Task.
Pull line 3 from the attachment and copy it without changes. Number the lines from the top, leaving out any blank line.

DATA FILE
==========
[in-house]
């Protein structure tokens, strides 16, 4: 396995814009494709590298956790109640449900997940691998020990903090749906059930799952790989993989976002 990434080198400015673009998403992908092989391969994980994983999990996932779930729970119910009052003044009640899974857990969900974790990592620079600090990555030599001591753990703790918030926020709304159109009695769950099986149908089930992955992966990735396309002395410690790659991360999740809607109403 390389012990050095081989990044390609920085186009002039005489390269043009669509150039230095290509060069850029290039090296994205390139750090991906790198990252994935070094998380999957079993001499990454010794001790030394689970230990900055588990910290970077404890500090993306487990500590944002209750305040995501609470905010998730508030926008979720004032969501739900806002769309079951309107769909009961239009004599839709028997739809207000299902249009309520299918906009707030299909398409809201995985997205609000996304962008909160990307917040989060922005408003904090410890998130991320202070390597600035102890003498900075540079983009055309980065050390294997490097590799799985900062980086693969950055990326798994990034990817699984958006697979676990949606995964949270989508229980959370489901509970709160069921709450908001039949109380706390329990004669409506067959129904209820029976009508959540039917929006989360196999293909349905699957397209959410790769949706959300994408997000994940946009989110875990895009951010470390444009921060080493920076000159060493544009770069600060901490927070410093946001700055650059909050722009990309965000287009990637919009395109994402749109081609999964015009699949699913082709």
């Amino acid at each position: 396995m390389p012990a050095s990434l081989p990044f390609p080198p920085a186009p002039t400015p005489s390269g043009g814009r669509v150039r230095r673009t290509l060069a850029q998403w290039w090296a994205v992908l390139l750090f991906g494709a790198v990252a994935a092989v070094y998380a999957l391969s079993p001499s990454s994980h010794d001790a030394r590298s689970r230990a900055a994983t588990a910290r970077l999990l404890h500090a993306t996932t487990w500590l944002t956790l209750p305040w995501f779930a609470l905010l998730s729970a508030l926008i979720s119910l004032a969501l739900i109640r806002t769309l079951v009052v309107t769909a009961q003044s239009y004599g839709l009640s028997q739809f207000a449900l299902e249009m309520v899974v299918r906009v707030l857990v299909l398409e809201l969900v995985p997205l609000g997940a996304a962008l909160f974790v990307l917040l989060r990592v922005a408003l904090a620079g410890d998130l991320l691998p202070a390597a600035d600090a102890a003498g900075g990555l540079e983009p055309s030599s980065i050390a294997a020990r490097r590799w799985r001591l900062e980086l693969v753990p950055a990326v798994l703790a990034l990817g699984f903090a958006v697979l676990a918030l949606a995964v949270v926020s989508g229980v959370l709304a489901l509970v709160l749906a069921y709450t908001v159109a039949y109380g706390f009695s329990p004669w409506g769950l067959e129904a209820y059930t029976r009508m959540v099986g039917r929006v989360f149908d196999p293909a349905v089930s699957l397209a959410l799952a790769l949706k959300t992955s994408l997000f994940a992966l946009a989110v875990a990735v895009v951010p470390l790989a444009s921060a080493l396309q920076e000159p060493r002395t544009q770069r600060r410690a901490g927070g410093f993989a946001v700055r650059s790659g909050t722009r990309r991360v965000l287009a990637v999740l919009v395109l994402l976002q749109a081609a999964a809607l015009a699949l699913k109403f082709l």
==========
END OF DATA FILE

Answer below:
């Amino acid at each position: 396995m390389p012990a050095s990434l081989p990044f390609p080198p920085a186009p002039t400015p005489s390269g043009g814009r669509v150039r230095r673009t290509l060069a850029q998403w290039w090296a994205v992908l390139l750090f991906g494709a790198v990252a994935a092989v070094y998380a999957l391969s079993p001499s990454s994980h010794d001790a030394r590298s689970r230990a900055a994983t588990a910290r970077l999990l404890h500090a993306t996932t487990w500590l944002t956790l209750p305040w995501f779930a609470l905010l998730s729970a508030l926008i979720s119910l004032a969501l739900i109640r806002t769309l079951v009052v309107t769909a009961q003044s239009y004599g839709l009640s028997q739809f207000a449900l299902e249009m309520v899974v299918r906009v707030l857990v299909l398409e809201l969900v995985p997205l609000g997940a996304a962008l909160f974790v990307l917040l989060r990592v922005a408003l904090a620079g410890d998130l991320l691998p202070a390597a600035d600090a102890a003498g900075g990555l540079e983009p055309s030599s980065i050390a294997a020990r490097r590799w799985r001591l900062e980086l693969v753990p950055a990326v798994l703790a990034l990817g699984f903090a958006v697979l676990a918030l949606a995964v949270v926020s989508g229980v959370l709304a489901l509970v709160l749906a069921y709450t908001v159109a039949y109380g706390f009695s329990p004669w409506g769950l067959e129904a209820y059930t029976r009508m959540v099986g039917r929006v989360f149908d196999p293909a349905v089930s699957l397209a959410l799952a790769l949706k959300t992955s994408l997000f994940a992966l946009a989110v875990a990735v895009v951010p470390l790989a444009s921060a080493l396309q920076e000159p060493r002395t544009q770069r600060r410690a901490g927070g410093f993989a946001v700055r650059s790659g909050t722009r990309r991360v965000l287009a990637v999740l919009v395109l994402l976002q749109a081609a999964a809607l015009a699949l699913k109403f082709l």